I normally arrive at work at around 7.30 am, one full hour before school starts because it reduces my journey time by around thirty minutes if I set off very early. Punctuality is one of my strong points, but the next day I somehow got caught up in Asda en route and arrived about two minutes before the beginning of Lesson 1, half an hour after staff are expected to be on site. I didn’t want to run the risk of illegally showing DVDs in my lessons until the students were released for the summer at 12.15 pm, which is exactly what I would normally do on the last day. No, I just felt that I must be on my best behaviour or … well … I’m not very sure why. Will stuck his head round my door and said slightly resentfully, “Oh, you’re still teaching, then?” so I nodded and mechanically rattled my way through my lessons, congratulating myself for my amazing self-discipline. Consequently it came as something of a shock when at breaktime April came into my room with Will to ask if I was okay.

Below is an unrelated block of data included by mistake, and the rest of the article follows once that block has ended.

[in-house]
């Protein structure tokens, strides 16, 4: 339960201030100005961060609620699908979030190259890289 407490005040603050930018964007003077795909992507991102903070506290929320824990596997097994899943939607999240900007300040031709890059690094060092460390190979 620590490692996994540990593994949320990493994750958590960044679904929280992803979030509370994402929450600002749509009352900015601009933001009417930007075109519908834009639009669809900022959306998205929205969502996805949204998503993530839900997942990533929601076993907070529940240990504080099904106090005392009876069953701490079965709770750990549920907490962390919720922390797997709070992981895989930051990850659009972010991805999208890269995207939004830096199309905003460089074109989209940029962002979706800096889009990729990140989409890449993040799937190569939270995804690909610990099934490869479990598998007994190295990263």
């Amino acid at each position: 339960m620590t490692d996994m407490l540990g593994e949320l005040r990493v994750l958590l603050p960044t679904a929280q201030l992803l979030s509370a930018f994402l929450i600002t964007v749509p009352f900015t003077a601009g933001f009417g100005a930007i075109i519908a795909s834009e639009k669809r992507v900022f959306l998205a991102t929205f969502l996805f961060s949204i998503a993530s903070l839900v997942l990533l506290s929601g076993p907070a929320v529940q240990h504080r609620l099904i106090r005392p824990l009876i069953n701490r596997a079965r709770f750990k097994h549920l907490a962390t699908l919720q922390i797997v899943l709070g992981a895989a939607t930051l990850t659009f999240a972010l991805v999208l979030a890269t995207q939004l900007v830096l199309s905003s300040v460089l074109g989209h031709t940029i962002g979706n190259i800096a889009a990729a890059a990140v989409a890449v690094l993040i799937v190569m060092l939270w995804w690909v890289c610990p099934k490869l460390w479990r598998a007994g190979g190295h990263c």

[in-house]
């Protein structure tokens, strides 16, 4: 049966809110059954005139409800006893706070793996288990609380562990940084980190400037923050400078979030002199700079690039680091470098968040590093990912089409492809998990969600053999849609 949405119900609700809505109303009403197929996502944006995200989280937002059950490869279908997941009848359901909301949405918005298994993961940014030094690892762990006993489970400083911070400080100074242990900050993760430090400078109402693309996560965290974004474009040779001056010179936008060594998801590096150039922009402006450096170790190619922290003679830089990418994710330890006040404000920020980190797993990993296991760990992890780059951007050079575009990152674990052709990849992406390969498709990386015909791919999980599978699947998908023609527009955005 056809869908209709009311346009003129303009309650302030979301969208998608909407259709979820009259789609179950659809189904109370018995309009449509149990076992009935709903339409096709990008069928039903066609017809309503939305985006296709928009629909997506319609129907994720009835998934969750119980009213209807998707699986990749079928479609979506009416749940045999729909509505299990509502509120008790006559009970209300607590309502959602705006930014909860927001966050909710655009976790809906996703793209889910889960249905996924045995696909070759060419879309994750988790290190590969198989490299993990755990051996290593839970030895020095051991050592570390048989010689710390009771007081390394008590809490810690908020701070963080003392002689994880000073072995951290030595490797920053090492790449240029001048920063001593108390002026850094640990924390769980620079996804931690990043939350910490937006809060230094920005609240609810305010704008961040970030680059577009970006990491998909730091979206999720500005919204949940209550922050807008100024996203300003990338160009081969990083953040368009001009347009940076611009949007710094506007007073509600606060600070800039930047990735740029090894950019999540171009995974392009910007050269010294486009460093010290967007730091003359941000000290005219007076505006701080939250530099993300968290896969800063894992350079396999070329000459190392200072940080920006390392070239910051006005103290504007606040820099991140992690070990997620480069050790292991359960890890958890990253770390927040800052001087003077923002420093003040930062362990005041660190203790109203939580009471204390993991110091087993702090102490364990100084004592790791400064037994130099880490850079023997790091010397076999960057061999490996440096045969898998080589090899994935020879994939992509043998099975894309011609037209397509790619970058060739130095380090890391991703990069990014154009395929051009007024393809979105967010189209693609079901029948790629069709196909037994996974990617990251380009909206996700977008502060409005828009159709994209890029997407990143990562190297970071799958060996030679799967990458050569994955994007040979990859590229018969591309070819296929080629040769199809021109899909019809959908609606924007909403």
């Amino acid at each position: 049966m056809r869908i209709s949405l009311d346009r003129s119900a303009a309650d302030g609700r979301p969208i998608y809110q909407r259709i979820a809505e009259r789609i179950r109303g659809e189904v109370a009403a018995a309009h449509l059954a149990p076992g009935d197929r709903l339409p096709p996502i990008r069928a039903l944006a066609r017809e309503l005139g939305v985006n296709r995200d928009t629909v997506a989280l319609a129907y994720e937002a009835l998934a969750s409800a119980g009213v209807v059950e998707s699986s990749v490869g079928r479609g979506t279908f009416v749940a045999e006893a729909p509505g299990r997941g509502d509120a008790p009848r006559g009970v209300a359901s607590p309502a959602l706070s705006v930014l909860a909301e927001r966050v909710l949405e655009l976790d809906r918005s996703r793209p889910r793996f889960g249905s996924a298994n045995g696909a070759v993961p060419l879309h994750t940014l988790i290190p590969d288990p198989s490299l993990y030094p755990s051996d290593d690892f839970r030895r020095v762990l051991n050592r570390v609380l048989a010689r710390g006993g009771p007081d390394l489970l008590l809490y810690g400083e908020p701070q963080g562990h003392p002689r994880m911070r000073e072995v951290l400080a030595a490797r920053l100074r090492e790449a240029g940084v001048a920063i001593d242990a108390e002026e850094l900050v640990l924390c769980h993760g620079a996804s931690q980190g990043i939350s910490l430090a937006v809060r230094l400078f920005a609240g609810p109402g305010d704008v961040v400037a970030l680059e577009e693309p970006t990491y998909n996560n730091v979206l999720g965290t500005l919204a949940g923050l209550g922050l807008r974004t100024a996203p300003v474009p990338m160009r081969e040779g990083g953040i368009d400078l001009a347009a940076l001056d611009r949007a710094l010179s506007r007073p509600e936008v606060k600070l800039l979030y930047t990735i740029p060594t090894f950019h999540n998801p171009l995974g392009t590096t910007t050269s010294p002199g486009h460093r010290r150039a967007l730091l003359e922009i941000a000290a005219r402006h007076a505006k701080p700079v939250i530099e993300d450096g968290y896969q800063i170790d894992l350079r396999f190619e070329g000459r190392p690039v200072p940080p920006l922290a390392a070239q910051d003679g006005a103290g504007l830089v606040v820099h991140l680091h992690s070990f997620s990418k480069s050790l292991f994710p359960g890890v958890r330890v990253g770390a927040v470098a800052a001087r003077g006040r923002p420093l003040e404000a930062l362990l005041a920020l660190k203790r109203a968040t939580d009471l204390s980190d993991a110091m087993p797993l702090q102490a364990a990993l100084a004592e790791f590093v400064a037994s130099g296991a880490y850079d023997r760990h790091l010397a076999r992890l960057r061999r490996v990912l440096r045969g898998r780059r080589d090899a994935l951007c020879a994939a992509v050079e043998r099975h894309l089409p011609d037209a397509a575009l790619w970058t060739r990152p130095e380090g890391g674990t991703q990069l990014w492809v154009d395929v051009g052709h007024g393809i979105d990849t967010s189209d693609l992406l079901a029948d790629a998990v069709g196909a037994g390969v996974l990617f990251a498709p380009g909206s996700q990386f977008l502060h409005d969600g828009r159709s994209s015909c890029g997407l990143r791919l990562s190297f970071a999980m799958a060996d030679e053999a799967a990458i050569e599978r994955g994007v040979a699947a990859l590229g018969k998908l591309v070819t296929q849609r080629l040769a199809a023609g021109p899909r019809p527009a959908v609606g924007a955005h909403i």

“Yes, I’m fine,” I replied.

“Well, Cathy, you don’t look one bit fine,” said April. “In fact, Gill has just been over to see me to say that if you would like to leave school now, that would be fine. As far as she’s concerned, you’ve said your goodbyes. She won’t be offended if you go now and don’t stay for the speeches this afternoon.”

I assured them both that all was well, confused as to what the problem was. “No, you don’t understand,” April continued. “Carl and Janet and Gill have all seen you this morning and feel it would be a very good idea for you to leave right now.”

I was even more confused then. How exactly had Carl and Janet and Gill seen me this morning, when I sure as hell hadn’t seen them? I must have done something fairly drastic to get this response, but I couldn’t for the life of me think what.